We cannot live only for ourselves. A thousand fibers connect us with our fellow men;
 and among those fibers, as sympathetic threads, our actions run as causes,
and they come back to us as effects - Herman Melville

 

Do You Involve a Cross-Section of Your Staff in Key Decisions?

Good decisions sprout from equal parts of dissension and humor.  Diversity challenges and inspires, opening new doors that one mind alone cannot fathom. One example is an intuitive business owner who sought to expand the company by hiring an effective COO whose personality was completely different from his.  Existing staff were told that the COO was brought on-board to challenge the status quo; the staff was delighted at the possibilities of innovation and new approaches.  Following the first staff meeting, it became obvious that the strategy would not work as the owner rejected every new idea. The owner quietly replaced the COO with someone who had been on staff for years.  The company’s productivity which had risen during the temporary tenure of the new hire, has since settled slightly below its previous ‘norm’.

It is no use walking anywhere to preach unless our walking
is our preaching -St. Francis of Assisi

 

Do You Get Your ‘Money’s Worth’ From Your High Paid Staff?

Assigning a dollar value or establishing a return on investment is always complicated, particularly for the manager who wants to see a result for every dollar spent. Ignoring the intangible benefits of planning and allocation of resources, this manager may choose to assign tasks that are easy to evaluate and in their simplicity lack quality.  For example, seeking to gain media presence, one company President rejected the need to establish a network and build a foundation for a marketing program as being too costly.  This manager requested that an article about a specific topic appear in the media every month.  Seeing a short article in the newspaper brought a temporary illusion of success, as it was a low-impact program completely lacking client retention or follow-up.

 
As the fletcher whittles and makes straight his arrows,
 so the master directs his straying thoughts.—Buddha

 

The one common thread in all of the situations given is that they have the drive to succeed without knowing where to direct their efforts. When you are in the role of manager, it is wise to remember that each employee brings a different set of skills that are necessary for your success. You cannot win in isolation: engage your staff, create an environment of trust, develop rapport and encourage empathy for the needs of others.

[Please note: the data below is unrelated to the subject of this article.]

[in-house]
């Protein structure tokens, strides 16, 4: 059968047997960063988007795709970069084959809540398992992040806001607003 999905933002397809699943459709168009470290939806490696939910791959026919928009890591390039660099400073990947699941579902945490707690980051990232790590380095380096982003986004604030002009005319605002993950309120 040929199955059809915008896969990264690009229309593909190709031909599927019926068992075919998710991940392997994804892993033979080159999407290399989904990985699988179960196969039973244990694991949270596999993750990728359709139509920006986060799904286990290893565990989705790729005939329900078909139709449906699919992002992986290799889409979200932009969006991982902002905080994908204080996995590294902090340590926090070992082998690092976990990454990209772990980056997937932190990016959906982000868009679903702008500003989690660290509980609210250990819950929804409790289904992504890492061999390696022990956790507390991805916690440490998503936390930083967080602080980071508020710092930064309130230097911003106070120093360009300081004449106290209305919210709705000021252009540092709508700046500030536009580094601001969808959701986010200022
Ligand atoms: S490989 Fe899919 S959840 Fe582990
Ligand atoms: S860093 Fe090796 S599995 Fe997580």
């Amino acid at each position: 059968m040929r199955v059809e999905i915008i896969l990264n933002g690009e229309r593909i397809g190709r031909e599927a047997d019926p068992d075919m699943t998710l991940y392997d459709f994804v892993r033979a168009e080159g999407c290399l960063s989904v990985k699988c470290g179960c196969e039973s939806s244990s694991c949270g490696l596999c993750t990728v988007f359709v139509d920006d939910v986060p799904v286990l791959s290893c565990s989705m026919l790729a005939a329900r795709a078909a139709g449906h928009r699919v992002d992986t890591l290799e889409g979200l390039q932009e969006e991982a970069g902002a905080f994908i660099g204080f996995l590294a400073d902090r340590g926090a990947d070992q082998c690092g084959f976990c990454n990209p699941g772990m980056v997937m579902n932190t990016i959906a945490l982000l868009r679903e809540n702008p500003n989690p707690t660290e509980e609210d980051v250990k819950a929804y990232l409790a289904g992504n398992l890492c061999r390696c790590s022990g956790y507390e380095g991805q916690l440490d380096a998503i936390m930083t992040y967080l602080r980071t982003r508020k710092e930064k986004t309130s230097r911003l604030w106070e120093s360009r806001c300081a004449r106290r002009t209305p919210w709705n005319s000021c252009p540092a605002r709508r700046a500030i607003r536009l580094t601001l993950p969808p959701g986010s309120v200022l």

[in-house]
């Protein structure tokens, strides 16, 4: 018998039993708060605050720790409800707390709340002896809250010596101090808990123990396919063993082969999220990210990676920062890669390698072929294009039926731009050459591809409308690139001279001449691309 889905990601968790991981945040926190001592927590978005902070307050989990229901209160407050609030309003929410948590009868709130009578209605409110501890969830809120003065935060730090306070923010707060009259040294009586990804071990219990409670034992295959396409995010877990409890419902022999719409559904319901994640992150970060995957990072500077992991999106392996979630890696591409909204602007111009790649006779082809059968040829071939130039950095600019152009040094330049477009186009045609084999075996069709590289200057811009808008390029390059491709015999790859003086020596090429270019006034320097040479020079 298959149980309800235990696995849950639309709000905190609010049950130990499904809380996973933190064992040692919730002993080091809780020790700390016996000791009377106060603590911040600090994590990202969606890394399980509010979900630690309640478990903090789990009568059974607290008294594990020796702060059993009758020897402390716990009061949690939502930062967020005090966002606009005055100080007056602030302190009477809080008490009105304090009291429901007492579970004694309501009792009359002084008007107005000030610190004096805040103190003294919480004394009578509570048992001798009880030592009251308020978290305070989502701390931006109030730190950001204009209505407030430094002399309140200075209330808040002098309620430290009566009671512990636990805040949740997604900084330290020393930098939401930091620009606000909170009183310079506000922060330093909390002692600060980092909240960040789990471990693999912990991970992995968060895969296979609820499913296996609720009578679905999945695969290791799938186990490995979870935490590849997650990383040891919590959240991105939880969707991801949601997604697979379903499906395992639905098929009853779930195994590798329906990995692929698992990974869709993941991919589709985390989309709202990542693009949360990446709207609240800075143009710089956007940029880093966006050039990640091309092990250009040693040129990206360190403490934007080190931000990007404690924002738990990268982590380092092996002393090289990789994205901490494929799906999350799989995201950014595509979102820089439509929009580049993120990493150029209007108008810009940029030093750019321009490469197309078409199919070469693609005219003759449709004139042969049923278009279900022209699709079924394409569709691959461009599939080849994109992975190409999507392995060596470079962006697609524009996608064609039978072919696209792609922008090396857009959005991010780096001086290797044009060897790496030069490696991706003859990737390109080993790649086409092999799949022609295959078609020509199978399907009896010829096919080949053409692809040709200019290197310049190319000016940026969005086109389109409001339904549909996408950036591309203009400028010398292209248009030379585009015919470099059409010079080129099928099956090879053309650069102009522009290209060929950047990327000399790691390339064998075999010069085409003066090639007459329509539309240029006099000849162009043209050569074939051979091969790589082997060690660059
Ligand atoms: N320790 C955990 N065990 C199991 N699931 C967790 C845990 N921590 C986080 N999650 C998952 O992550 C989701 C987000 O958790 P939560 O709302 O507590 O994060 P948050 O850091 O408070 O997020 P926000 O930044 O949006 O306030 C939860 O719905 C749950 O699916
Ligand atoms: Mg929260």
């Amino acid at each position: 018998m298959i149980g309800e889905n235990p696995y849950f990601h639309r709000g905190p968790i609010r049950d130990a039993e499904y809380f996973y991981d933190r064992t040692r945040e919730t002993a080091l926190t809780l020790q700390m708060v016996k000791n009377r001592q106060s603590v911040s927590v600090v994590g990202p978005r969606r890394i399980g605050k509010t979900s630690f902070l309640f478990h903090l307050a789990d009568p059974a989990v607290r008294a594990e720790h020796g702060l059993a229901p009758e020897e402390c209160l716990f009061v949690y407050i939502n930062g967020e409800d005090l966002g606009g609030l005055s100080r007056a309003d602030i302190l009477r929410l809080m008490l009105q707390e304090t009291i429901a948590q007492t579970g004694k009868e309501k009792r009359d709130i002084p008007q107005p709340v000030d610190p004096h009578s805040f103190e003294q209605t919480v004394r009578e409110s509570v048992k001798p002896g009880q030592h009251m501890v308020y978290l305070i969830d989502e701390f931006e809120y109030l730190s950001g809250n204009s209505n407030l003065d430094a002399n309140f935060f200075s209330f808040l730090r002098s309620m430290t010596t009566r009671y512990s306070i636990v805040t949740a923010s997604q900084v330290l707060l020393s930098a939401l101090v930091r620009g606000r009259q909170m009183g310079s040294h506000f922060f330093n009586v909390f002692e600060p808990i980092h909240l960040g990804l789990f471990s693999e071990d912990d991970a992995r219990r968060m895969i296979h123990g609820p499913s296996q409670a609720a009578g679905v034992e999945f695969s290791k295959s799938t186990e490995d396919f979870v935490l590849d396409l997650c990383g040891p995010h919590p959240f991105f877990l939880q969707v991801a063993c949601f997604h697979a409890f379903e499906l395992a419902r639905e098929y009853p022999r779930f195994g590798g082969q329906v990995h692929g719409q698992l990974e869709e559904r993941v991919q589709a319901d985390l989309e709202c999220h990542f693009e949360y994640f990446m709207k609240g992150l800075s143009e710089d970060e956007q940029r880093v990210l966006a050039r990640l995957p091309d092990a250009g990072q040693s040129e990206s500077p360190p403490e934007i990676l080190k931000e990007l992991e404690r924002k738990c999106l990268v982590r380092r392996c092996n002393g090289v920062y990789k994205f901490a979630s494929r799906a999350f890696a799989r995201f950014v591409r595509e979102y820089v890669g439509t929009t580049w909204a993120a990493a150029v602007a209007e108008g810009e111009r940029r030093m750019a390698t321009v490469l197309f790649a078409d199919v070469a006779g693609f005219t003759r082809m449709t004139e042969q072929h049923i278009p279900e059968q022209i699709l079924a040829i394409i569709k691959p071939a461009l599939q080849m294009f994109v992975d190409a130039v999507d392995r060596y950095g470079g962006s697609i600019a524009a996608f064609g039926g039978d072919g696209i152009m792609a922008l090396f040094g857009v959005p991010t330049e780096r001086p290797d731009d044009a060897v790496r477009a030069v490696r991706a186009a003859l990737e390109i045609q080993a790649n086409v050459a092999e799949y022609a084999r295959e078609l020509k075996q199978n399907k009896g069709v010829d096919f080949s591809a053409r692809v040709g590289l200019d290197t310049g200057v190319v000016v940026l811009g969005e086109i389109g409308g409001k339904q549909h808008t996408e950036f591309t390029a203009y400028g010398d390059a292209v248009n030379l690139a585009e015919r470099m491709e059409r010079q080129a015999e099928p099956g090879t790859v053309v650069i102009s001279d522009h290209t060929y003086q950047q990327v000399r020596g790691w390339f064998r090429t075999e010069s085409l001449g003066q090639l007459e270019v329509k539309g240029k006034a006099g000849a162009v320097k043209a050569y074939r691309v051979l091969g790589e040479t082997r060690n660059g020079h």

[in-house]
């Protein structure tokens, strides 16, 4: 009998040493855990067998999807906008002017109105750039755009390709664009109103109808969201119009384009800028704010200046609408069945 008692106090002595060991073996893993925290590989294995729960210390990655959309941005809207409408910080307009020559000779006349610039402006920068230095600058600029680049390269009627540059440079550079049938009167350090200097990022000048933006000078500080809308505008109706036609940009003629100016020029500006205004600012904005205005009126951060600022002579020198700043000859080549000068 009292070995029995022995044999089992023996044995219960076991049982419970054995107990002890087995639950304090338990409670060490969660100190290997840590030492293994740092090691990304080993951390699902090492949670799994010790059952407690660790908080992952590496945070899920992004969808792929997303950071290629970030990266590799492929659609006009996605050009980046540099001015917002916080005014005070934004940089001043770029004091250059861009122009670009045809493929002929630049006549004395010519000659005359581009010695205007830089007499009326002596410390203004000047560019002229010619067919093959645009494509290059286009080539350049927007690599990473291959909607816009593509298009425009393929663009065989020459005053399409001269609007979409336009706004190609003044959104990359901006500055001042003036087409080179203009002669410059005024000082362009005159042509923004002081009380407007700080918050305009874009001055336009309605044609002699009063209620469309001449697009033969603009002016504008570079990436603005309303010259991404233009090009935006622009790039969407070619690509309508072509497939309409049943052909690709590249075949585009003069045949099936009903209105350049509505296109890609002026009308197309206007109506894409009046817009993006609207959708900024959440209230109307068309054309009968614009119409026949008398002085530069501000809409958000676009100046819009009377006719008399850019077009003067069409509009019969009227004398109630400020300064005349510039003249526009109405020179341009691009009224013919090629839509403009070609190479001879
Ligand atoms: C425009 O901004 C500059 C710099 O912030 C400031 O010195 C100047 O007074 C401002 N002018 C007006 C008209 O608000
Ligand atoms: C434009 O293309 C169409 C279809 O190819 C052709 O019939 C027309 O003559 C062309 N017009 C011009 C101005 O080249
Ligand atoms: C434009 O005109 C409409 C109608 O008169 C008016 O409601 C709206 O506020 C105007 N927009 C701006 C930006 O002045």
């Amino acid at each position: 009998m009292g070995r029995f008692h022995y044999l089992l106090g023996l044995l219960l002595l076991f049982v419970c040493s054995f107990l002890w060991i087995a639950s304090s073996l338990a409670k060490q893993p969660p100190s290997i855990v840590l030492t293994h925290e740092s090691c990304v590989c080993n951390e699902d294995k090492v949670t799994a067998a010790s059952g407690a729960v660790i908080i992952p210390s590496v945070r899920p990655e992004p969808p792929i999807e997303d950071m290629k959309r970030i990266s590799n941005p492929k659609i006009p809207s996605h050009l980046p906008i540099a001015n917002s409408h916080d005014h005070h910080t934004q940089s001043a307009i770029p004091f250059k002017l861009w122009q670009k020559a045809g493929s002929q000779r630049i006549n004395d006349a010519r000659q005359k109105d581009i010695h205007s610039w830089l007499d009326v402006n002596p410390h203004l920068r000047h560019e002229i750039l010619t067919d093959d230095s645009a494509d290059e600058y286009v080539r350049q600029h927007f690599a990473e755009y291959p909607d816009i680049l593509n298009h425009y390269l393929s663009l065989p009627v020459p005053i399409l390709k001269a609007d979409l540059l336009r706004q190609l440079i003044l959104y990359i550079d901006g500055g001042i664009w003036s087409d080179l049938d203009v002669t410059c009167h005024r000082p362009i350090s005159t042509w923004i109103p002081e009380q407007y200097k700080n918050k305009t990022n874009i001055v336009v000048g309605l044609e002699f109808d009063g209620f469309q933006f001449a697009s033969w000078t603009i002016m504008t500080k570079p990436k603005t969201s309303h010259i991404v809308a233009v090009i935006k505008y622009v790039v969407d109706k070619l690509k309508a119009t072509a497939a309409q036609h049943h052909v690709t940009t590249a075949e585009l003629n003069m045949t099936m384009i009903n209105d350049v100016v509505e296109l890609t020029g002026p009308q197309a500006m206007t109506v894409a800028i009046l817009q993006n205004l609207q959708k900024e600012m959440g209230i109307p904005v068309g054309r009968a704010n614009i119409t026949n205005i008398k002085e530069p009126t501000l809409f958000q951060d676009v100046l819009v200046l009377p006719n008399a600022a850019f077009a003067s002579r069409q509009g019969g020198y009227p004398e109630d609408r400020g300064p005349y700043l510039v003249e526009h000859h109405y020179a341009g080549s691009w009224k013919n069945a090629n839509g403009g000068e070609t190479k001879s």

Perhaps accepting our short-comings, as well as our strengths, becomes harder with our own successes.  Questioning ourselves, challenging our assumptions and radically changing our routine as well as our environment is necessary to remind us who we are and what we are seeking.  There is always something new to learn. 

Learning becomes powerful when ignited by experience and understanding.

 


       
   
 
       
   

The Author

Lucille Maddalena

Lucille Maddalena, Ed.D. is an Executive Coach and Management Consultant providing management skill training, team building, meeting facilitation, conflict resolution processes, and group coaching programs. More than 6,000 managers have successfully completed her popular TRANSITIONS TO MANAGEMENT seminars. Her new workshop, TRAIL SETTING & STORY TELLING, guides participants to achieve life and career goals while clearly defining their own legacy through story telling. See Dr. Maddalena's recently published articles on her website or blogs:  www.mtmanagement.net .

 
       
   
 
       
   
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Copyright 2009 by Lucille Maddalena. All rights reserved.